Directed by: Michael Rymer
Starring: Stuart Townsend, Aaliyah, Marguerite Moreau, Vincent Perez, Lena Olin, Paul Mc Gann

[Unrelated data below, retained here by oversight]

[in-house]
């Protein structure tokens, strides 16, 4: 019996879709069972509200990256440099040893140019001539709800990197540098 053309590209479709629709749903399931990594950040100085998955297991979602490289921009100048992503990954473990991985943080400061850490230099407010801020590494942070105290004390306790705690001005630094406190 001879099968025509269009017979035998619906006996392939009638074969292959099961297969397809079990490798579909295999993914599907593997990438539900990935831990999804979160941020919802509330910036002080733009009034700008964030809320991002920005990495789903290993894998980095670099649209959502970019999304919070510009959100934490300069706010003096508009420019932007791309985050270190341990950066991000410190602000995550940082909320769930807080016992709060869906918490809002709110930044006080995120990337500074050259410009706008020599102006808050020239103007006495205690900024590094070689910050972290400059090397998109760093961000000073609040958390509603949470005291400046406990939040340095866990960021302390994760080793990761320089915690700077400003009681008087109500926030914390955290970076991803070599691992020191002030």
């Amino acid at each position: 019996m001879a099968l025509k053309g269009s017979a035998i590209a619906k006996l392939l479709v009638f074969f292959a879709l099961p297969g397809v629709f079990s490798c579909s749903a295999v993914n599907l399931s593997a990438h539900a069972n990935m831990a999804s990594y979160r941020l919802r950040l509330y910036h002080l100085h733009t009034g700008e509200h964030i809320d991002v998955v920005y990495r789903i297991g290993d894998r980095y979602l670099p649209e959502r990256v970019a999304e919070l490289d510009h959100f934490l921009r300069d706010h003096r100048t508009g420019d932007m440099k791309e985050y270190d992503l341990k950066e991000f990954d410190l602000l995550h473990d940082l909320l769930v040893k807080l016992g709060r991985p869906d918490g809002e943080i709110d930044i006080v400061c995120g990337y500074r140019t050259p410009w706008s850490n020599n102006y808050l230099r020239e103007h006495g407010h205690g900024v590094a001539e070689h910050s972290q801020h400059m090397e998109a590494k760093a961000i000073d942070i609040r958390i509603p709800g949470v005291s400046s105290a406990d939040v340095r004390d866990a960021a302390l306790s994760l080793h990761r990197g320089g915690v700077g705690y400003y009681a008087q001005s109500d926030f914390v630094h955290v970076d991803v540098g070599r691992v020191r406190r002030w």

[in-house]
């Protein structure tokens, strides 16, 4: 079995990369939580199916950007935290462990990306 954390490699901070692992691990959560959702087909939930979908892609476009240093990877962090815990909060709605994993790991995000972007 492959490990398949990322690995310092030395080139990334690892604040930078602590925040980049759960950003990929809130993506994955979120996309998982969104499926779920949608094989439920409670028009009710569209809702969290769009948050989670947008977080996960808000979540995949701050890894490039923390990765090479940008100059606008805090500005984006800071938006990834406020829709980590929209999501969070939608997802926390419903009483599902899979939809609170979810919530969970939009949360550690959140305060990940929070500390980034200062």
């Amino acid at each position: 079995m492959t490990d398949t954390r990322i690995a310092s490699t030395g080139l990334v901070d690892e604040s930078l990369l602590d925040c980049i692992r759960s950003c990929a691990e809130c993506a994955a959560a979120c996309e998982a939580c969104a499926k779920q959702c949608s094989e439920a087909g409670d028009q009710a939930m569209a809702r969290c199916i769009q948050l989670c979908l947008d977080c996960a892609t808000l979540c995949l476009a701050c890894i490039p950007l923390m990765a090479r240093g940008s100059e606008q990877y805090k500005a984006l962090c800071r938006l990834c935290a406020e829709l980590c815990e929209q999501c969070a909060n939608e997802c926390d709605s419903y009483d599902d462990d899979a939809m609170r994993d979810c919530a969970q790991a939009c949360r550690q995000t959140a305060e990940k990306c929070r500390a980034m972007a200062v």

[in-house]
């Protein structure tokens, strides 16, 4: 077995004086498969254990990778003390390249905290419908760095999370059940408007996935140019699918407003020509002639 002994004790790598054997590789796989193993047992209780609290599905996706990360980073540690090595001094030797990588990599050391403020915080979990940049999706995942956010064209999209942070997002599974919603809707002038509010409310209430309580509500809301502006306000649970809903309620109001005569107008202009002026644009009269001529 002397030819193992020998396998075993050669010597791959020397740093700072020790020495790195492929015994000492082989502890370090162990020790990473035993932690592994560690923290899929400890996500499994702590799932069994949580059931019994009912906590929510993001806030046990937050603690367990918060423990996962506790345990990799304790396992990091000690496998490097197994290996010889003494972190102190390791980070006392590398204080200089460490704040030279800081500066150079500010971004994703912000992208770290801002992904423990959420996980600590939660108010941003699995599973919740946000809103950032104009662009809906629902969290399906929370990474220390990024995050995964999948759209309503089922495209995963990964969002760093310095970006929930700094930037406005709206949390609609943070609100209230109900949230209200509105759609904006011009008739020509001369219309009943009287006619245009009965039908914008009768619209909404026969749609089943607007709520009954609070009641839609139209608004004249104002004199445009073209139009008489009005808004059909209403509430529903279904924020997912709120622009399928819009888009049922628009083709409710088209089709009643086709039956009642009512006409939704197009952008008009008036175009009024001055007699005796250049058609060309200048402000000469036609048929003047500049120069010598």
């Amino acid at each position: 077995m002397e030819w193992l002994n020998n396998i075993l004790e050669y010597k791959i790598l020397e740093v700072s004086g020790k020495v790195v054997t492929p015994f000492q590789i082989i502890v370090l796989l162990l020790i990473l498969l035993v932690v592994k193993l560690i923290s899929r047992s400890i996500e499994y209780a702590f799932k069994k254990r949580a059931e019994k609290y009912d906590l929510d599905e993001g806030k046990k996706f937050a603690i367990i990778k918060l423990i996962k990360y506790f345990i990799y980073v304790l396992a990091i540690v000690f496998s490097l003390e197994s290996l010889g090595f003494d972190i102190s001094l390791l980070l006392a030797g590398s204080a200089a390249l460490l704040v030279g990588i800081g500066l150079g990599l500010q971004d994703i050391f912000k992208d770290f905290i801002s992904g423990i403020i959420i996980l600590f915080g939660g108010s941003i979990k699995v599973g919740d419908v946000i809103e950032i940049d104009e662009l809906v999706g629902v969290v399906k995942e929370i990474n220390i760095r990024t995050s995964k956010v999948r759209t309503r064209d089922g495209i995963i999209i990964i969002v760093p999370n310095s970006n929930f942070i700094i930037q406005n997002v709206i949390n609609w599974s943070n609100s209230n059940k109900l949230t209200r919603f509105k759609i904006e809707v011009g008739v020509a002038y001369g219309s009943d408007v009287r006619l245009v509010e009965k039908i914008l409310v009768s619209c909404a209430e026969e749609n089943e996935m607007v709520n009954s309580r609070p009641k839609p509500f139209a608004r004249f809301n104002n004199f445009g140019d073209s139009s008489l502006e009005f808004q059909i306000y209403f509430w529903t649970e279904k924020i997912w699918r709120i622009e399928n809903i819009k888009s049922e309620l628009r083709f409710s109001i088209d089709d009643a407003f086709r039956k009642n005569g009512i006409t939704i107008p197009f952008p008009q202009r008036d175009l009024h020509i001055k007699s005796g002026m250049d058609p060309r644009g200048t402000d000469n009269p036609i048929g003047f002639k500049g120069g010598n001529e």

Last year. the movies gave us one exceptional horror film, The Others; one extremely good horror film, From Hell; and one near-miss, Jeepers Creepers (let's just leave such things as Soul Survivors and Bones out of this). And this year ... well, our first such entry, Queen of the Damned, is nearer the level of Jeepers Creepers, only a lot less frustrating. Where Jeepers Creepers started out beautifully and then faltered around the midway point, Queen of the Damned is on a more even keel. Unfortunately, that even keel is about on a par with Jeepers Creepers after it falters. What we have here is a goofy, fun horror flick -- and if you take it on that level, it's not bad. It's not in the same league as Neil Jordan's film of Interview with the Vampire -- not in the least because Warner Brothers wasn't about to lavish that kind of care or expense on this sequel to Interview -- but it has its moments, a certain visual panache, a nice look and, in Stuart Townsend, a Lestat that's probably a lot closer to Anne Rice's literary concept than Tom Cruise ever was. The film is nicely conceived to make a familiarity with the first film completely inessential -- providing all the backstory necessary for the Vampire Lestat and even fleshing it out a bit. The idea -- partly cobbled from the second novel, The Vampire Lestat, and ignoring aspects of Interview -- has Lestat rising from a self-imposed century of sleep and joining the new "and better" world of modern times, setting himself as a self-proclaimed vampire rock star. In a slightly too-complicated plot, it turns out that he's deliberately trying to provoke Marius (Vincent Perez) --the vampire who made him -- out of hiding so that he can be reunited with Akasha (the late Aalliyah), the mother of all vampires, whom he briefly awakened a couple of centuries earlier. What he doesn't reckon on is that his rock music will awaken Akasha -- nor is he prepared for the massively destructive, cruel horror that is Akasha. Within this framework, Queen of the Damned has several things going for it, not the least of which is a sense of the movie being horror-film savvy. This is immediately apparent when the opening credits are played over "clips" from one of Lestat's rock videos, which presents the vampire in the character of Cesare from the silent German classic, The Cabinet of Dr. Caligari. But here is also where a problem arises: Just how seriously are we meant to take this film? If you take the movie as a serious vampire film, then it's pretty much a shambles. However, if the film is viewed as a horror movie deliberately echoing other horror movies, then it becomes a pretty clever pastiche. Take the rock-concert sequence, where the other vampires attack Lestat and are summarily dispatched by Lestat and Marius, before Akasha arrives on the scene to more spectacularly handle the attackers. The audience takes the carnage in its stride, assuming it all to be a part of the show, lustily cheering the bloody events taking place in front of them. Brian De Palma explored this exact same territory 27 years ago in Phantom of the Paradise. Then too, there's Vincent Perez's Marius -- an extremely fey blood-drinker, who resembles nothing so much as Udo Kier's Dracula in Paul Morrissey's Blood for Dracula. Aaliyah, on the other hand, adopts the vocal mannerisms of Patricia Quinn's Magenta from The Rocky Horror Picture Show (in fact, late in the film, when she sarcastically remarks, "How sweet," the aural illusion is complete). If this is all intended as a good-natured homage to these 1970s films (interestingly, they're all from the same era), then Queen of the Damned is a much better film than if we take it as a straight-faced horror movie. The only problem is that director Michael Rymer doesn't let us in on exactly what he intended, so this reading becomes nothing more than an educated, charitable guess. But even if this isn't the case, Queen of the Damned is still a good bit of fun.